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Relative stability of iron ions

  1. Jan 21, 2006 #1
    In terms of electronic structure, Fe3+ is more stable than Fe2+ because it has a half filled d-orbital which gives extra stability.
    i.e. Fe3+ : [Ar]3d5
    Fe2+ : [Ar]3d6
    But the standard electrode potential of the following reaction is 0.77V,
    Fe3+(aq) + e- => Fe2+(aq)
    which means formation of Fe2+is favored and Fe2+ should be more stable in this case.

    so, actually, Fe2+ or Fe3+ is more stable?
     
  2. jcsd
  3. Jan 21, 2006 #2

    Bystander

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    What state is the iron in when you're looking at electronic configurations? What state is the iron in when you're looking at the reduction potential?
     
  4. Jan 21, 2006 #3
    Plz comment on my way of thinking:
    Fe2+ is more stable than Fe3+ in aqueous solution because of the more -ve hydration energy of Fe2+
    so in what situation will Fe3+ be more stable than Fe2+??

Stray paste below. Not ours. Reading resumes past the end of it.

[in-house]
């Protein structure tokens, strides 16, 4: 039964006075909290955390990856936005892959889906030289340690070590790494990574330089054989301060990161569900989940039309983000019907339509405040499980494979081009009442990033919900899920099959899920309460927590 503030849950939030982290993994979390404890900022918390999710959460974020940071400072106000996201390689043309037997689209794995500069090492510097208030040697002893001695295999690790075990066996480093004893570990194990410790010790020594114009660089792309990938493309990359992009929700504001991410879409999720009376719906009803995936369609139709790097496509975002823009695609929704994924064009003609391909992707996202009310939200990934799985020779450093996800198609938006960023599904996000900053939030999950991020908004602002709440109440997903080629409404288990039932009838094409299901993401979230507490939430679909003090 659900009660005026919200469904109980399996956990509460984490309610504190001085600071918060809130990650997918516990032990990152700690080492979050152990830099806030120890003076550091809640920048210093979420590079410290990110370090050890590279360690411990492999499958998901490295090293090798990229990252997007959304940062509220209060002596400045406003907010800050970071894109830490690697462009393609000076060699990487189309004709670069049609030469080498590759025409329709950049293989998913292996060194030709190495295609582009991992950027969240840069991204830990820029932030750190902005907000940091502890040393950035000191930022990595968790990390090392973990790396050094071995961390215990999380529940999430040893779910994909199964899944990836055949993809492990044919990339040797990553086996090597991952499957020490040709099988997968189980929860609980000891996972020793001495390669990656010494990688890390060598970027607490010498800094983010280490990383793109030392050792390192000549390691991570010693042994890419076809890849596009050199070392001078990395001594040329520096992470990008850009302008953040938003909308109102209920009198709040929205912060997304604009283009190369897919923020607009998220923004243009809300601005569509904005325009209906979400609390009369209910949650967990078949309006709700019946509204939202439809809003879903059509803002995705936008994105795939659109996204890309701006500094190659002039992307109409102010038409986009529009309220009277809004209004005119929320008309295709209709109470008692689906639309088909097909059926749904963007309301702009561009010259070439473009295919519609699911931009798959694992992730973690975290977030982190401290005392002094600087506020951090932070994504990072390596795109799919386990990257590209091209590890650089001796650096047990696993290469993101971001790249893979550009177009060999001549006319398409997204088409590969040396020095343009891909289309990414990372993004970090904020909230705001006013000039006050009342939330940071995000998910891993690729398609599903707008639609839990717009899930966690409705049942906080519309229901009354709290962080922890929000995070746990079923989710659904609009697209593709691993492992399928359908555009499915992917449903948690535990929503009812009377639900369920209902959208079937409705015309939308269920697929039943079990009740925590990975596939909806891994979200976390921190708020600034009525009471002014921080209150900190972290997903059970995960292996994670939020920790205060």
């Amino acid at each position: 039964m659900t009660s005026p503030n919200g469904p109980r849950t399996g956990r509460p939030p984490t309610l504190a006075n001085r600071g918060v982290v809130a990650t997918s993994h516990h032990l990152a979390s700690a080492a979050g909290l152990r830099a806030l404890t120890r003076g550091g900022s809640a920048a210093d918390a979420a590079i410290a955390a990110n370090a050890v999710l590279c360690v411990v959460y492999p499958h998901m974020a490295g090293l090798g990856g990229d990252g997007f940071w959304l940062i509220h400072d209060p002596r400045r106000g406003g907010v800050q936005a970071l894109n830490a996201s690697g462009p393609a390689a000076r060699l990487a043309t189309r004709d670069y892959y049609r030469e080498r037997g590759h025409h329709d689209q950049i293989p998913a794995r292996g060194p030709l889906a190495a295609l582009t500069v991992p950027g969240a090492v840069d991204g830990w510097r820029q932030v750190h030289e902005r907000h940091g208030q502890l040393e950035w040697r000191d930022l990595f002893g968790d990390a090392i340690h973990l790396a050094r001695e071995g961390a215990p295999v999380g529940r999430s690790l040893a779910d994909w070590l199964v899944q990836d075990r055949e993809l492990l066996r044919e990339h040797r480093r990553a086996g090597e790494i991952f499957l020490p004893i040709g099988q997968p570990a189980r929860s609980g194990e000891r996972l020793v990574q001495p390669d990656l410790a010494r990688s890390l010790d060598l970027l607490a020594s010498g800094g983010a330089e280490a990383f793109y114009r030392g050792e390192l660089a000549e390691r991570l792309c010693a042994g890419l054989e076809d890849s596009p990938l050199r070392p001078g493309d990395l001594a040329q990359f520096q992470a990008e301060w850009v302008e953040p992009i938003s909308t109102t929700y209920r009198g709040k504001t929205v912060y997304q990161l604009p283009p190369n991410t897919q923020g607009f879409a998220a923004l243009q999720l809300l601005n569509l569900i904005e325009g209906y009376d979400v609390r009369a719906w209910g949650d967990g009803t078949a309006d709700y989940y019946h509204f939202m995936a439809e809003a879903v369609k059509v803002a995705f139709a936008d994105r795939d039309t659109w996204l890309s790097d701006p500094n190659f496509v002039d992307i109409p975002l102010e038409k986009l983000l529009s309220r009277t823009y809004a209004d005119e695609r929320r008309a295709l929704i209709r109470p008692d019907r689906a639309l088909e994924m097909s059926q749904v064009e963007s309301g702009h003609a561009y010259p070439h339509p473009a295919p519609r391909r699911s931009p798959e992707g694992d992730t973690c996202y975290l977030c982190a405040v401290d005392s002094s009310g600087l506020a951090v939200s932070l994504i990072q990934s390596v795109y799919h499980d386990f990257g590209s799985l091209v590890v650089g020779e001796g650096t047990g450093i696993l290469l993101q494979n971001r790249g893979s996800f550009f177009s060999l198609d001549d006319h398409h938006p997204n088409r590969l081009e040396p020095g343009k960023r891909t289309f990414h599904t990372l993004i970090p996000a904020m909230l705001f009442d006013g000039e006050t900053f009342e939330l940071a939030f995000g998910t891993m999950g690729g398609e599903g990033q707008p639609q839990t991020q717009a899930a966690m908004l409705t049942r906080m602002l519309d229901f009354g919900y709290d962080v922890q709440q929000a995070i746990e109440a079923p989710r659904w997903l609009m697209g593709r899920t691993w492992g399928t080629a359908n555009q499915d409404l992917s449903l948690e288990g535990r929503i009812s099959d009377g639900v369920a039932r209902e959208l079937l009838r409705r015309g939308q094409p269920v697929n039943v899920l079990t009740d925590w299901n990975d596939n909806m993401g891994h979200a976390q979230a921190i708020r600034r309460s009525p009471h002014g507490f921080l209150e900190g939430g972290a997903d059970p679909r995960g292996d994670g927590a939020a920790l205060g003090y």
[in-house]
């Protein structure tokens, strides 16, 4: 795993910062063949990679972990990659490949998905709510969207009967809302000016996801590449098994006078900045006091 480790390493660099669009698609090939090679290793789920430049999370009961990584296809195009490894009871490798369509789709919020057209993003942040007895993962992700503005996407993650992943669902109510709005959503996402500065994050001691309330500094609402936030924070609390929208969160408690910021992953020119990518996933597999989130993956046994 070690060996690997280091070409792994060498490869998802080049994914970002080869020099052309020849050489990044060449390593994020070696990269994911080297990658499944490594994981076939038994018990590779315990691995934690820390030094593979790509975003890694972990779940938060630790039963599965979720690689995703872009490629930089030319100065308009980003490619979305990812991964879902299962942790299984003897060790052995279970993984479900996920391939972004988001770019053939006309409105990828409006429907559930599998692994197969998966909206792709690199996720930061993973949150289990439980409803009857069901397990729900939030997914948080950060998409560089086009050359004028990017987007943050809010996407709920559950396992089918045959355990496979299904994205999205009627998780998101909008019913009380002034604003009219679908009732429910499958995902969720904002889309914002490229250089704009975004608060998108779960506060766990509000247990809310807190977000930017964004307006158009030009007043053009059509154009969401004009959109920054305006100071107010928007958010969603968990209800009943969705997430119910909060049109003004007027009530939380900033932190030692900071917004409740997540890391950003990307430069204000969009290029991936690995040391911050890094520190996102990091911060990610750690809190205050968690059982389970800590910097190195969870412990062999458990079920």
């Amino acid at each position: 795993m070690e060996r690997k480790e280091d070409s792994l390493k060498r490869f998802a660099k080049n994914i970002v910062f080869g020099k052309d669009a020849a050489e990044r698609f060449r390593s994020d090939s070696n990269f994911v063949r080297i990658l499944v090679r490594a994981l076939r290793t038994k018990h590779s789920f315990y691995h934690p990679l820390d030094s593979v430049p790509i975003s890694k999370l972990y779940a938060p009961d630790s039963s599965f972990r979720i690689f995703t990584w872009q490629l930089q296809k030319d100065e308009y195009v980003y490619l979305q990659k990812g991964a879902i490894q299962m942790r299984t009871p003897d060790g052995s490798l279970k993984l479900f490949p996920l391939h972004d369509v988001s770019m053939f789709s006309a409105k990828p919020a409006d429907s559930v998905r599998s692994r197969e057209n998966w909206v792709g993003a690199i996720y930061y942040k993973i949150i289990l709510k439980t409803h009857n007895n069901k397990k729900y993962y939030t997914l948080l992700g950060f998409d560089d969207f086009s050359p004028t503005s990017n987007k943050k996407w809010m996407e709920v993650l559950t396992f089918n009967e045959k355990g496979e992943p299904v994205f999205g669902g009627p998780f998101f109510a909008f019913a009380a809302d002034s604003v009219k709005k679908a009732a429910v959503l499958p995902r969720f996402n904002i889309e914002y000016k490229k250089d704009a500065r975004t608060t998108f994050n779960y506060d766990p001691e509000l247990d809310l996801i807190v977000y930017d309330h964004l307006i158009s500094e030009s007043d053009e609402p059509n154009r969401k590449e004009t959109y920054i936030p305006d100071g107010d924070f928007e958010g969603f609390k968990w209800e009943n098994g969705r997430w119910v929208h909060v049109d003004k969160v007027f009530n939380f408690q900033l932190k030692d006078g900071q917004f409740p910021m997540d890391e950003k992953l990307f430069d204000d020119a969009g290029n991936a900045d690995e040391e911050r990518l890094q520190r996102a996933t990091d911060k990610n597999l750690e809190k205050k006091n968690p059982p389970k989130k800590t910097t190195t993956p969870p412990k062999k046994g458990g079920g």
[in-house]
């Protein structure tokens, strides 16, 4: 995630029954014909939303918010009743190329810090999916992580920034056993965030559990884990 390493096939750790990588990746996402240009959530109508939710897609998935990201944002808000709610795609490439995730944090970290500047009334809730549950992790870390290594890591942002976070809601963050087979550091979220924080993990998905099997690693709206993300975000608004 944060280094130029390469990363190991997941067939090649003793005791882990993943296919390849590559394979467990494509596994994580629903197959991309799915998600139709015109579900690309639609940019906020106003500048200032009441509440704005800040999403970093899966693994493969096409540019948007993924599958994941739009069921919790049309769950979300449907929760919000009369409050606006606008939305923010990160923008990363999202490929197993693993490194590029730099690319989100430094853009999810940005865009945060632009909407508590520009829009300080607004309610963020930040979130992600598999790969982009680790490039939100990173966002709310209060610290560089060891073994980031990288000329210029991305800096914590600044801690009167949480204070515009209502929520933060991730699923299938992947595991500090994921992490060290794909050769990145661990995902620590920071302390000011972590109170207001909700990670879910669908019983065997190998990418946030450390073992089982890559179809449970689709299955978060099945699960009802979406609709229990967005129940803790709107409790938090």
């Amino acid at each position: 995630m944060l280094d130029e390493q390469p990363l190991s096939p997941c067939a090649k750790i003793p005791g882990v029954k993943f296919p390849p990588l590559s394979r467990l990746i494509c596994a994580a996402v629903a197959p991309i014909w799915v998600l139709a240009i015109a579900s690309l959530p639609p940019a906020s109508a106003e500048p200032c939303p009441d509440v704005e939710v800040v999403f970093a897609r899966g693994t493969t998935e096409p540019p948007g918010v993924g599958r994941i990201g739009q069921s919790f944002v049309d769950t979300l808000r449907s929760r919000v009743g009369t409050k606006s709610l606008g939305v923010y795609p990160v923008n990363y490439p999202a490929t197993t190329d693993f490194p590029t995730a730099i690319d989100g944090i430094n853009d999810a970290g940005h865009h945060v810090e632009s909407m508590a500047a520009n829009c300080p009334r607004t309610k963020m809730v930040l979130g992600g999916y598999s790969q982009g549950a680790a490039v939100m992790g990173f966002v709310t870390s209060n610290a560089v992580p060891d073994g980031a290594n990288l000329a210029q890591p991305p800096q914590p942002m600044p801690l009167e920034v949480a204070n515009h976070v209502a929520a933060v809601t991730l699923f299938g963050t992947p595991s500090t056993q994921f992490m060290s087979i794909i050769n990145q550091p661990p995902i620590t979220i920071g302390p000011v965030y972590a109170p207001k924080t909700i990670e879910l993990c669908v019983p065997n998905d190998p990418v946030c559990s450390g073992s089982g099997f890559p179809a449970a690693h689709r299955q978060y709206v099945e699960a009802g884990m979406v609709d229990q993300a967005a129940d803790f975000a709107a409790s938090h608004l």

5. Jan 21, 2006 #4

    Bystander

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    Okay.
    You aren't restricted to aqueous solution. You aren't forbidden the use of chelating agents. You're not forbidden the formation of complexes.
     
  6. Jan 21, 2006 #5

    GCT

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    in addition to what bystander noted, I think what you mean by "stability" is in regard to the ionization energies (1st, 2nd, 3rd). You'll need to consider the trend in ionization energies in relation to electronic configurations, the answer can be found in an inorganic text.
     
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